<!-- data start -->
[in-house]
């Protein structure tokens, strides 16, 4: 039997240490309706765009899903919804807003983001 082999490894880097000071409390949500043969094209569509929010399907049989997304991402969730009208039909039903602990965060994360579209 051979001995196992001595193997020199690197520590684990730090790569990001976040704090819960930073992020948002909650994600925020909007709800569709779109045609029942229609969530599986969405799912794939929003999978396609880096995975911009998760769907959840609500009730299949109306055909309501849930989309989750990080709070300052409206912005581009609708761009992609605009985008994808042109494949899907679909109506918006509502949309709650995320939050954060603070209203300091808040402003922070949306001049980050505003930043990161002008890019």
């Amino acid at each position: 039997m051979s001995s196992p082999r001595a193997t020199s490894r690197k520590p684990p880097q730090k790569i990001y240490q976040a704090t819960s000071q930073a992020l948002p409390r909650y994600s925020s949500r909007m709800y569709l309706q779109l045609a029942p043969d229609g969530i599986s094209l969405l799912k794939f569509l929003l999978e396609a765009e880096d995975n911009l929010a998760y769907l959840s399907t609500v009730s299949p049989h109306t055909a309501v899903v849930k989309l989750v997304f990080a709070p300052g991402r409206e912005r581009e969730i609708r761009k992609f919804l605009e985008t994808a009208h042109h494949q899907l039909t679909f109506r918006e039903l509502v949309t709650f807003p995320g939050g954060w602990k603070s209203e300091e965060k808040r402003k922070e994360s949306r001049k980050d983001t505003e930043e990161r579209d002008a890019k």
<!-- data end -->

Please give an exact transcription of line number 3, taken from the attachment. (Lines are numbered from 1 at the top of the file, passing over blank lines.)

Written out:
């Amino acid at each position: 039997m051979s001995s196992p082999r001595a193997t020199s490894r690197k520590p684990p880097q730090k790569i990001y240490q976040a704090t819960s000071q930073a992020l948002p409390r909650y994600s925020s949500r909007m709800y569709l309706q779109l045609a029942p043969d229609g969530i599986s094209l969405l799912k794939f569509l929003l999978e396609a765009e880096d995975n911009l929010a998760y769907l959840s399907t609500v009730s299949p049989h109306t055909a309501v899903v849930k989309l989750v997304f990080a709070p300052g991402r409206e912005r581009e969730i609708r761009k992609f919804l605009e985008t994808a009208h042109h494949q899907l039909t679909f109506r918006e039903l509502v949309t709650f807003p995320g939050g954060w602990k603070s209203e300091e965060k808040r402003k922070e994360s949306r001049k980050d983001t505003e930043e990161r579209d002008a890019k």